Change Detection of Tamarix spp. in the Upper Brazos River Corridor using Object-Based Image Analysis




Juarez Murphy, Tighearnan G.

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Woody phreatophytes are some of the most impactful invasive species in the upper Brazos River (UBR), with saltcedar (Tamarix spp.) being of most concern. Since saltcedar’s introduction to the eastern United States in the late 1800’s, it quickly grew to become a nuisance. This invasive species alters instream sedimentation dynamics, channel and floodplain morphology, and riparian vegetation throughout the southwestern United States. The removal and eradication of this species is a multi-million dollar per year project. This thesis uses high-resolution imagery and object-based image classification methods to measure changes in saltcedar cover within the UBR relative to pre- and post-management efforts, over the period of 2017-2020, led by Texas Parks and Wildlife Department. During the study period, analysis revealed an overall decrease in saltcedar, indicating that management efforts have been effective in decreasing the amount of healthy saltcedar that occur in the UBR.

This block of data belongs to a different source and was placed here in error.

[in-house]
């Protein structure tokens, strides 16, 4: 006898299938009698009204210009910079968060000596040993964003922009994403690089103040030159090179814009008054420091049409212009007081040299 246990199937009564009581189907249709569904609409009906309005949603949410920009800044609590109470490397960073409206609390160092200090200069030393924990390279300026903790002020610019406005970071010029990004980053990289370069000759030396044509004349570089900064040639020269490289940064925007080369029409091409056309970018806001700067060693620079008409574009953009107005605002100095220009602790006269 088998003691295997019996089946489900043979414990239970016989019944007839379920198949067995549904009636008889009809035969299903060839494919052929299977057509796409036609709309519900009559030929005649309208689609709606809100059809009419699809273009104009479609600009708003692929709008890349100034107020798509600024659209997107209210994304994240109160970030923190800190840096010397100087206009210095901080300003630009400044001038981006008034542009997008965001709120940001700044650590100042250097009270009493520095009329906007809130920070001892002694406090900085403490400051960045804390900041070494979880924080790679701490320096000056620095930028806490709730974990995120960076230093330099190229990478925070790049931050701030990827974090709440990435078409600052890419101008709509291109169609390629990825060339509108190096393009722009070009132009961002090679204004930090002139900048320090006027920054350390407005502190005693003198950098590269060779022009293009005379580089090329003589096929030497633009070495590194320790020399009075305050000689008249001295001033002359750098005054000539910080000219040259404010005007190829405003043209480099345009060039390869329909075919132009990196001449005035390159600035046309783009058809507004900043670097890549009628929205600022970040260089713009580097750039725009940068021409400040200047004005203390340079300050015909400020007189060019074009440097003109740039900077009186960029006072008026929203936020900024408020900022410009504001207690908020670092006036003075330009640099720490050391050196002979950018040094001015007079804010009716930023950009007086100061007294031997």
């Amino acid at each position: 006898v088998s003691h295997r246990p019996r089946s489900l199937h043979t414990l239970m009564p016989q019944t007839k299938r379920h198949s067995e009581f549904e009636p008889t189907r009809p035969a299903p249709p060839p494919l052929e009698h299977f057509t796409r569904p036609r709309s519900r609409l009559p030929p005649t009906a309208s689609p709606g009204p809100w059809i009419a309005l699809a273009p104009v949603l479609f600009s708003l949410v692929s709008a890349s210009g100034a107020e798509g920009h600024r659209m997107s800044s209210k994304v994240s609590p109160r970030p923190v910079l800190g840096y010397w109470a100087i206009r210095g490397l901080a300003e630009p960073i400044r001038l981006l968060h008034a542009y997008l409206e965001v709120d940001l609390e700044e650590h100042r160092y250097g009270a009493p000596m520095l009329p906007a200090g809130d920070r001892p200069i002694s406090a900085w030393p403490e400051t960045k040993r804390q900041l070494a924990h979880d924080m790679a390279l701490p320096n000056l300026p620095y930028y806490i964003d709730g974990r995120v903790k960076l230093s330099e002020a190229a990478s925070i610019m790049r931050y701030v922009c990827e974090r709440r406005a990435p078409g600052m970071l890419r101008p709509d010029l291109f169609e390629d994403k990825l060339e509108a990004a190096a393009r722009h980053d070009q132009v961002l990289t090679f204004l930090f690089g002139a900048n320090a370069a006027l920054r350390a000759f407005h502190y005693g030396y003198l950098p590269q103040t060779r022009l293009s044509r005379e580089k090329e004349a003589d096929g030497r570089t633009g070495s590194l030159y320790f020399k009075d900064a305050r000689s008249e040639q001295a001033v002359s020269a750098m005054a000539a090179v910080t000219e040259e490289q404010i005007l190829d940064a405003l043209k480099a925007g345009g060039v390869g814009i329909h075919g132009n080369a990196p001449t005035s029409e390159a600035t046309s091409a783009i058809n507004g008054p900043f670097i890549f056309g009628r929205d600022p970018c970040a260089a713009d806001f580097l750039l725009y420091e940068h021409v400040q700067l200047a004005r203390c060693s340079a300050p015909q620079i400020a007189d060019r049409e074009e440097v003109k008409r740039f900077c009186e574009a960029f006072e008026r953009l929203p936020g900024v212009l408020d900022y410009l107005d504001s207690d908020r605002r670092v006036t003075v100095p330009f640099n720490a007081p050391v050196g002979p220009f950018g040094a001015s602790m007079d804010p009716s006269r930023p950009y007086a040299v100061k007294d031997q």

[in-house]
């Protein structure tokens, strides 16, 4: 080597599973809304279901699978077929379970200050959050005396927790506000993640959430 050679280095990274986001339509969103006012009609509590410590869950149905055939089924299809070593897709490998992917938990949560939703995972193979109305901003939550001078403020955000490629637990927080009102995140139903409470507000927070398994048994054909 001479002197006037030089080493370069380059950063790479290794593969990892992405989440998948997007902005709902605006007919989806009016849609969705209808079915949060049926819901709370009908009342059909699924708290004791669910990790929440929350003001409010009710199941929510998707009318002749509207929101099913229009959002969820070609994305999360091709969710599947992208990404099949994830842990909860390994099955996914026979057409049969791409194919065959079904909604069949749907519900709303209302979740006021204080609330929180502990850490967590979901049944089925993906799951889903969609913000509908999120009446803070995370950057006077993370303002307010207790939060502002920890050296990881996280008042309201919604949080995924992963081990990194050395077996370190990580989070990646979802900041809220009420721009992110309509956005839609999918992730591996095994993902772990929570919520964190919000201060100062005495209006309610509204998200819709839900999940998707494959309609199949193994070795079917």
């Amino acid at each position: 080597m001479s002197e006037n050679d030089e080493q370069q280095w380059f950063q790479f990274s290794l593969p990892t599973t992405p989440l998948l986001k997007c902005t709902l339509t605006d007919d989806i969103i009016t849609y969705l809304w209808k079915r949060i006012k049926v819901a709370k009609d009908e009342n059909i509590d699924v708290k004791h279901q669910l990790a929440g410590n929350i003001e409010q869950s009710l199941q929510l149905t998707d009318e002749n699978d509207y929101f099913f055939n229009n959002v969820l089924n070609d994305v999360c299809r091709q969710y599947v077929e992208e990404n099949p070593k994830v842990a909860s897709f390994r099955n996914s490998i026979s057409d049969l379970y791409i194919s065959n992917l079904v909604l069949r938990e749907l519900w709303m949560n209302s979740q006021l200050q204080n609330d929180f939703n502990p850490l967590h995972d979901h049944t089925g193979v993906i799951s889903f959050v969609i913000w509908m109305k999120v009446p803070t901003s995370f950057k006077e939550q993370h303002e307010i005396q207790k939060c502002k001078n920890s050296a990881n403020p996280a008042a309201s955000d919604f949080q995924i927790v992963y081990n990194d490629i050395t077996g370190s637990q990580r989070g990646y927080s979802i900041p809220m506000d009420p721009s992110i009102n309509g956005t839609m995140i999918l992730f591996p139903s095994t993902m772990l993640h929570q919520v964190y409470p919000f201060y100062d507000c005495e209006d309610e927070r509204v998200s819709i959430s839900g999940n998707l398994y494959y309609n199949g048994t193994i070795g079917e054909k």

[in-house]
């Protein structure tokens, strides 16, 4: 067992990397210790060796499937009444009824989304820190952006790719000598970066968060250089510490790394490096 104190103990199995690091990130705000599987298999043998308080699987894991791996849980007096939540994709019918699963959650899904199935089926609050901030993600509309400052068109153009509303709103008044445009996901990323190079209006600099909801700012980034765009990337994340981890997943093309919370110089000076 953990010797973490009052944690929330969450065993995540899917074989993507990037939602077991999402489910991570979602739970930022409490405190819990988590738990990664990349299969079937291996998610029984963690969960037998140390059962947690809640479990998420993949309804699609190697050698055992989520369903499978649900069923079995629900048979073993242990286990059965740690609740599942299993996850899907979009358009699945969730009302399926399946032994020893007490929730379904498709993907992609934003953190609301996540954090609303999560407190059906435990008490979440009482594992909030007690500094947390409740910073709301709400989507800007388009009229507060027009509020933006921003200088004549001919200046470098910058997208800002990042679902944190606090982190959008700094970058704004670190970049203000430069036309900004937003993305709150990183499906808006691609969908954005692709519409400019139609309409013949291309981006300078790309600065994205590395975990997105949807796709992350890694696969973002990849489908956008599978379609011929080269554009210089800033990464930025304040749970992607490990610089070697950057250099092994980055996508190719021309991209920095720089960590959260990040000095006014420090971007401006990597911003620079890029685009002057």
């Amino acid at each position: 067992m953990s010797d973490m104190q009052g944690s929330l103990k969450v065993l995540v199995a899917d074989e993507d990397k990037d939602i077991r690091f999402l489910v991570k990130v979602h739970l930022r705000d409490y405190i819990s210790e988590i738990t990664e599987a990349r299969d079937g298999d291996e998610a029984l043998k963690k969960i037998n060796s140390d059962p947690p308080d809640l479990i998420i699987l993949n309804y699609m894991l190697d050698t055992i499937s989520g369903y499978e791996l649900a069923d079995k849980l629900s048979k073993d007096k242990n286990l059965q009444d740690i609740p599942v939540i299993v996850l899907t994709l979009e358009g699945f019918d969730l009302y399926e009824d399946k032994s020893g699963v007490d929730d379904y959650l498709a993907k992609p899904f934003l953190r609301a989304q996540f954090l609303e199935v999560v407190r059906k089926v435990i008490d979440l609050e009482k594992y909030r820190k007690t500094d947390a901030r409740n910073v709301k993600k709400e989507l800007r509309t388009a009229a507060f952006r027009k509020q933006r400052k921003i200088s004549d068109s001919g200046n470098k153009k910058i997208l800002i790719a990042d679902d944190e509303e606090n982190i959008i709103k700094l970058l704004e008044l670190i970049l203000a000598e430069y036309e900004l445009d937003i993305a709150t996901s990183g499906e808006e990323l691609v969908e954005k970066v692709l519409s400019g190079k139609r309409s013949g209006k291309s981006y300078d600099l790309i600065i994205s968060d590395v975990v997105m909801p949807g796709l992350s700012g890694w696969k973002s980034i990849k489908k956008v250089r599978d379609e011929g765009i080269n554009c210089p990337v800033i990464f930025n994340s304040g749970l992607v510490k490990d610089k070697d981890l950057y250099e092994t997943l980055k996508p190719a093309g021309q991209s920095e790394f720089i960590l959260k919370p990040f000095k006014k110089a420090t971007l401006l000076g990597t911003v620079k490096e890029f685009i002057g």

riparian vegetation, object-based image analysis, invasive species, saltcedar, change detection


Juarez Murphy, T. G. (2022). Change detection of Tamarix spp. in the upper Brazos River corridor using object-based image analysis (Unpublished thesis). Texas State University, San Marcos, Texas.


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